A key issue in the Gulf of Mexico (GoM) has been the bottleneck in permitting underwater machining at the Bureau of Safety & Environmental Enforcement (BSEE) since the big reorganisation that created it in 2010. For GoM service providers, it has meant a slowdown in decommissioning activity even though the Idle Iron directive seemed to promise a boom.

2012 was one of the toughest years in decommissioning and well abandonment I’ve seen in a decade,” said Express Energy Services’ vice president Tom Slocum in an interview with DecomWorld in February.

But a senior BSEE official has said that an ongoing recruitment drive is starting to take effect and that the permitting process should speed up.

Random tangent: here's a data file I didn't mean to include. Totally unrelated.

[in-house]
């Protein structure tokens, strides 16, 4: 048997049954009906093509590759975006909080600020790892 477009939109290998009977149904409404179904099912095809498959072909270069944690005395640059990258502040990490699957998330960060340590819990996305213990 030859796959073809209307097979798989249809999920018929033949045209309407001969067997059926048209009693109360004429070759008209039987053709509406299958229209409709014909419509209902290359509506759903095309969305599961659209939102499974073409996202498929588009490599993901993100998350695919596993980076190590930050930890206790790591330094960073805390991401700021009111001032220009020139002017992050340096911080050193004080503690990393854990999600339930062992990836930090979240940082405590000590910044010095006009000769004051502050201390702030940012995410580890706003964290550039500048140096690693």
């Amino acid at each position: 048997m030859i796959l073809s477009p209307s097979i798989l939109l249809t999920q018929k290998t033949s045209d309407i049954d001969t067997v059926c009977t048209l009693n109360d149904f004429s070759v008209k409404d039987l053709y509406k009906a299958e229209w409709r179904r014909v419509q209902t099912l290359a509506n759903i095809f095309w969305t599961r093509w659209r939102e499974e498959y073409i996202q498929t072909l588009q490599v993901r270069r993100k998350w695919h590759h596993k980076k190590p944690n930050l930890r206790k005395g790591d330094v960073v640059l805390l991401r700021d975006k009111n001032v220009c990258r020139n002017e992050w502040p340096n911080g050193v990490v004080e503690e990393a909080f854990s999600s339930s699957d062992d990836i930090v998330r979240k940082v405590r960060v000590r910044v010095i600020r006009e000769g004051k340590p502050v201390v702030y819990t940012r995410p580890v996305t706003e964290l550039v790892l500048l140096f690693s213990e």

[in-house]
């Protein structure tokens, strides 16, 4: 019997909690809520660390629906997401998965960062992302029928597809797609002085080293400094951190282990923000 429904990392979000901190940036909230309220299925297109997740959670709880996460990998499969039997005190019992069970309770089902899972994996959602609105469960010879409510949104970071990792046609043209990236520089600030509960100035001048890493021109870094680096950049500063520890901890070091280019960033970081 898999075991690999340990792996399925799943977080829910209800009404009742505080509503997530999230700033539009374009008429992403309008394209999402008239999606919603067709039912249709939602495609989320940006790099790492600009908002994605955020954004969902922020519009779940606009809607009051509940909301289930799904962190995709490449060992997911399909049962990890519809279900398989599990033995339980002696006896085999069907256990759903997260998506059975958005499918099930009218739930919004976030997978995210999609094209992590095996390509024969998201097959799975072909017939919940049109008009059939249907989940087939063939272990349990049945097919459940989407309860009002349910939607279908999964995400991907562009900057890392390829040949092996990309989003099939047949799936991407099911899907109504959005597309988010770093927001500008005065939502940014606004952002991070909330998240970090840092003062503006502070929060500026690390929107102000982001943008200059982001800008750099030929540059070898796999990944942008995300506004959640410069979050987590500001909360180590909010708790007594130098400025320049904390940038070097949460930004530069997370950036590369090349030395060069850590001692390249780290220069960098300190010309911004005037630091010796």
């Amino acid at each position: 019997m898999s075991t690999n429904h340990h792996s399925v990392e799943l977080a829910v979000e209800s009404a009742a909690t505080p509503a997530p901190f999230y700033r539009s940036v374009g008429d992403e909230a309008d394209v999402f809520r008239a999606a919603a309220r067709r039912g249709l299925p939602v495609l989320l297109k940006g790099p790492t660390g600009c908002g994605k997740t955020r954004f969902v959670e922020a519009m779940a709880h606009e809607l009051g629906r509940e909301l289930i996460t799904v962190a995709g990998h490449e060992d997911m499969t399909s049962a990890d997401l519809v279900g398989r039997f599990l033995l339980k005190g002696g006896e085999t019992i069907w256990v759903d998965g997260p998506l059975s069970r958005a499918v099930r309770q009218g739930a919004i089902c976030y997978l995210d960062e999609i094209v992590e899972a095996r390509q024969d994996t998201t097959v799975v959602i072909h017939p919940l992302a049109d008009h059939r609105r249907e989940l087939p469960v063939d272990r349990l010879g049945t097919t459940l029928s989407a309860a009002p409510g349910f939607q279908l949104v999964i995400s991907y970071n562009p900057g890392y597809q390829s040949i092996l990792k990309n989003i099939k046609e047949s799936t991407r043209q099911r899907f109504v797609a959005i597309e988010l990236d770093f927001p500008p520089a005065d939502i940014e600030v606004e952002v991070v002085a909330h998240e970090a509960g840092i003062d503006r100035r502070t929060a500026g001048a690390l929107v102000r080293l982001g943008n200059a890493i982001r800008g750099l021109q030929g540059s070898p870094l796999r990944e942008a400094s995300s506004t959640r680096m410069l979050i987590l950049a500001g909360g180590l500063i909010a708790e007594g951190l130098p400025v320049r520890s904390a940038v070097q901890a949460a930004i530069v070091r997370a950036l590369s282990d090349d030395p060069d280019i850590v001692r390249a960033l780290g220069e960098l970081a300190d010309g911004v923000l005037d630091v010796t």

Mactech’s Take:
While 2012 may have been a slow year with regard to subsea decommissioning, there was still plenty of work to be done in the gulf. This lends kindly to Mactech Offshore’s ability to perform both underwater machining jobs and topside service work. Our versatility is one of our strongest assets and will remain a growth driver as we move forward into 2013 and beyond. The news from BSEE that the bottlenecks will be removed and permitting will speed up is a very positive sign within the industry and Mactech Offshore looks forward to being able to support the industry growth as more and more permits for decommissioning are issued.

Original Article Found at Decom World: http://analysis.decomworld.com/